In one case, a guilty plea was offered by an inactive subsidiary of a major pharmaceutical company that has no employees and sells no products. Even though this subsidiary pleaded guilty, and it alone cannot sell products to Medicare and Medicaid, it never sold any products in the first place, and its parent company is free to continue selling products to the federal government without any real consequence. Another company, Pfizer's Warner-Lambert division, agreed to $430 million in fines due to its alleged fraudulent marketing of the drug Neurontin. The company claimed that it was illegally marketing that drug only through August 20, 1996. The new law kicked in on August 21, 1996, and that's the day Pfizer claimed it stopped illegally marketing the drug.
The bottom line is that these pharmaceutical companies are structuring their fraud settlements with the federal government in order to avoid exclusion from federal health care programs. It's not that the law has taught them to stop committing fraud -- it's just that the law has forced them to get more creative in finding ways to simultaneously commit fraud while continuing to sell products.
So what does all of this mean? It means that the pharmaceutical industry is engaged in business as usual. They will go after profits using any means necessary, including fraud, criminal activities, deceit, lying to the public, hiding information from the FDA, bribing doctors, and so on. Regrettably, there are no consequences for these actions -- it's as if the entire nation has given the pharmaceutical industry an unlimited stack of "get out of jail free" cards and told them they could engage in any practices no matter how criminal or unethical, as long as they keep making money.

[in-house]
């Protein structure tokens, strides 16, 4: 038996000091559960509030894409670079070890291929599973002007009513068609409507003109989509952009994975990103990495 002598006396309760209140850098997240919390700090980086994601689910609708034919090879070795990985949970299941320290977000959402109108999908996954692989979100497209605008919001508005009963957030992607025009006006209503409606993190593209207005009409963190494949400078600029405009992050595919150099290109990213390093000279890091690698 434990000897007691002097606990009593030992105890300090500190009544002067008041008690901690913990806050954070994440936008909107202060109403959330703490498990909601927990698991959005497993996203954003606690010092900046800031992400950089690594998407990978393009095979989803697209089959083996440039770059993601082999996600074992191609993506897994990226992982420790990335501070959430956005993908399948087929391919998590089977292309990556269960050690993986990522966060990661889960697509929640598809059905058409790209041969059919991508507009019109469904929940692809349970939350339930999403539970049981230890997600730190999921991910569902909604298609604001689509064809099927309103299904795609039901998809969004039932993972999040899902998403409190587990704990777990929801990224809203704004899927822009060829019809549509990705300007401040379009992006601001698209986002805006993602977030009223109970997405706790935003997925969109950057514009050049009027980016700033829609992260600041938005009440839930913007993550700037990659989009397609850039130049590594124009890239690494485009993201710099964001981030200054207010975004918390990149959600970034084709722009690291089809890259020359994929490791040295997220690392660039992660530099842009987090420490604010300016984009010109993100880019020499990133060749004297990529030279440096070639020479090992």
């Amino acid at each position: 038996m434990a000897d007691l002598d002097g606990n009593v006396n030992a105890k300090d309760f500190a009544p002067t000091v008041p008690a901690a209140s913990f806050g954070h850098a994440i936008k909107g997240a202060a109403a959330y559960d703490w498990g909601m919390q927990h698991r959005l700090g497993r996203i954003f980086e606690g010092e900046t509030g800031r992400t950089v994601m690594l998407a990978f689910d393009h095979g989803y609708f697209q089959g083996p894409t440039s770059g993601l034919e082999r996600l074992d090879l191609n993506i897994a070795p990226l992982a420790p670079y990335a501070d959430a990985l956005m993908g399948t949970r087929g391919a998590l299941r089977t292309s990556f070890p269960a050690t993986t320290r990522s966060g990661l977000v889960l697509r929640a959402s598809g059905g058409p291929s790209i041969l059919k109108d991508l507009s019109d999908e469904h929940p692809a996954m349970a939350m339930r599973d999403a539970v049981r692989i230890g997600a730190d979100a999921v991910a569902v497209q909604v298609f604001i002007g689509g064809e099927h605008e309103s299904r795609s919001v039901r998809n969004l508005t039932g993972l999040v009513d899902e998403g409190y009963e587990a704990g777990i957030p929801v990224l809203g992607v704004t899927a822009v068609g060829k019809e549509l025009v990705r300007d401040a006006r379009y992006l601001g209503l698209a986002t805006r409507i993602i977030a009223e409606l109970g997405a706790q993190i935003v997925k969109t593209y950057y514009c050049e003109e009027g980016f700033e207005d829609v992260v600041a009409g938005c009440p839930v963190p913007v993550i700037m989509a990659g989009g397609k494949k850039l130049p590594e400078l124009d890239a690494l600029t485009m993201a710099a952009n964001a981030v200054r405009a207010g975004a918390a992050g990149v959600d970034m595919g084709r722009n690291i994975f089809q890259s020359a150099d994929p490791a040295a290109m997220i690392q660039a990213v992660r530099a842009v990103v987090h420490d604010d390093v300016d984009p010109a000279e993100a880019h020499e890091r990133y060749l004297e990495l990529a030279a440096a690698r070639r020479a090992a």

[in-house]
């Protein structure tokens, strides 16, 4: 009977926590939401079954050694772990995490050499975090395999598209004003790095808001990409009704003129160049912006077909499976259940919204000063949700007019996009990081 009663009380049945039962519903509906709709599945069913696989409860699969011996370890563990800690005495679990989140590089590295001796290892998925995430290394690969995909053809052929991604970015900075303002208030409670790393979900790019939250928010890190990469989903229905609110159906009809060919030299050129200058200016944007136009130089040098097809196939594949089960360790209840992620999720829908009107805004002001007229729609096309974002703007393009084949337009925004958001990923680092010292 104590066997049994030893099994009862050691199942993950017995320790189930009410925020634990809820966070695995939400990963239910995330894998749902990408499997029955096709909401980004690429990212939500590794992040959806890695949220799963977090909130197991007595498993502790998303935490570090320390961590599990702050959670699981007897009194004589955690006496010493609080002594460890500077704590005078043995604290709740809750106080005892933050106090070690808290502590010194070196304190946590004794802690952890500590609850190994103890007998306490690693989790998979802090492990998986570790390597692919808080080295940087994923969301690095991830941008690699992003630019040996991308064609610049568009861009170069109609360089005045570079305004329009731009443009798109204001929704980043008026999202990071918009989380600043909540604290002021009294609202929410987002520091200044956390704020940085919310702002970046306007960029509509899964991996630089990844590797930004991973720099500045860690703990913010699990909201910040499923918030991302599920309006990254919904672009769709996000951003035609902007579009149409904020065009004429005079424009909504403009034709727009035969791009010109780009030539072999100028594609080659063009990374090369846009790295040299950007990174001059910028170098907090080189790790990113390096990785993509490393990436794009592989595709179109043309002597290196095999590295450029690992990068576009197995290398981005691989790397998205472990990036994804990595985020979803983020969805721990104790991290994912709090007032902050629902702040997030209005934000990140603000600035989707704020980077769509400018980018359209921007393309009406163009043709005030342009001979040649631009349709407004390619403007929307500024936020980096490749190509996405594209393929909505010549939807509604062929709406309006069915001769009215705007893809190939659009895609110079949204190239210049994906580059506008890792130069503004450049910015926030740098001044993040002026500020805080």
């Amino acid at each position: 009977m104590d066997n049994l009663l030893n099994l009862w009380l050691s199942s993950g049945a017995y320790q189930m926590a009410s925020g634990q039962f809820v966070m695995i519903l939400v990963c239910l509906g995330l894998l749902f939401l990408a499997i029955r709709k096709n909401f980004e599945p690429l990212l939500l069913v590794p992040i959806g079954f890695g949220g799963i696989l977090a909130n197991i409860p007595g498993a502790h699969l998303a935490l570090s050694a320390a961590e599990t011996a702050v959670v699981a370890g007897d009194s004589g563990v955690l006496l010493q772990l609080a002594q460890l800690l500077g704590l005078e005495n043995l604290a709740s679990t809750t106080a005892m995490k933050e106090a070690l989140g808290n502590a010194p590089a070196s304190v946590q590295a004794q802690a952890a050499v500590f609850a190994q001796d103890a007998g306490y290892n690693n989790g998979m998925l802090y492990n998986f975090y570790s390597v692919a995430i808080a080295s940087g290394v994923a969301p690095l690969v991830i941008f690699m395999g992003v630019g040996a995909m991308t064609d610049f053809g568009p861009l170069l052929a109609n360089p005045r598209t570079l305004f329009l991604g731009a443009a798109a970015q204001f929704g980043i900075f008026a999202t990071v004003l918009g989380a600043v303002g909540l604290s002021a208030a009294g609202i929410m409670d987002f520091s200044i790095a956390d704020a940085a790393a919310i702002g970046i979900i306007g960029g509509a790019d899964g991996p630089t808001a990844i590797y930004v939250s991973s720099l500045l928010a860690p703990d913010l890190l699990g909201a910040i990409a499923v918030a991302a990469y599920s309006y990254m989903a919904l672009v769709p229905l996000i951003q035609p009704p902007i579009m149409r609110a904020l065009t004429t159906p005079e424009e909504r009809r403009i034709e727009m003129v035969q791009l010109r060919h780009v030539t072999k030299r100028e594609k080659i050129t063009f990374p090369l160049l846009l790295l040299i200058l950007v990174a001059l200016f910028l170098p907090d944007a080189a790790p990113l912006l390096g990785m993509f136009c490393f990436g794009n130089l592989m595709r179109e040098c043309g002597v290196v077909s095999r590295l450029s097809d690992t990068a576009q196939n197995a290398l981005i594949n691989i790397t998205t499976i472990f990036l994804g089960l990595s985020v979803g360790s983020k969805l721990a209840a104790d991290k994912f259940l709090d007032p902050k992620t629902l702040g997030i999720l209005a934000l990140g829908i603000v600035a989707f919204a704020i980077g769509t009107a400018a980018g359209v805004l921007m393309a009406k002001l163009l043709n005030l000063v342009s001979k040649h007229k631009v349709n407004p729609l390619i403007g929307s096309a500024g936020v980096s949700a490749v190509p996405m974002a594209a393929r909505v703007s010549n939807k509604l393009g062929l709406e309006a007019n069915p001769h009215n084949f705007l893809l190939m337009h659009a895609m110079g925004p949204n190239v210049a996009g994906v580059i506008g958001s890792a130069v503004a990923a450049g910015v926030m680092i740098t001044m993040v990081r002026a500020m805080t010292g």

Part of the problem here, of course, is that many U.S. citizens remain invested in pharmaceutical companies. Virtually every mutual fund has some stock in at least one pharmaceutical company, and people seem to be quite pleased with the idea that they're making money, regardless of how many other people are being killed by pharmaceuticals or harmed by their dangerous side effects. People don't seem to have the capacity to look in the mirror and say, "Yes, today I may be $10 richer due to my stock ownership, but I'm also sicker because I'm on antidepressant drugs, and I'm on statin drugs that are making my muscles hurt and are giving me brain fog, and I'm on all sorts of other toxic drugs that are altering my body chemistry, reducing my lifespan, and worsening the quality of life I experience on a daily basis."
But this is a choice that American consumers have to make on their own. Yes, you can make money by being invested in a company that sells extremely profitable, ridiculously priced products to the public, even when those products cause untold harm, but as a whole, we are not better off, and until we start holding pharmaceutical companies accountable for the death and destruction they are causing, and until we stop being so greedy that we will look the other way as long as we're making a buck, then this situation will not change.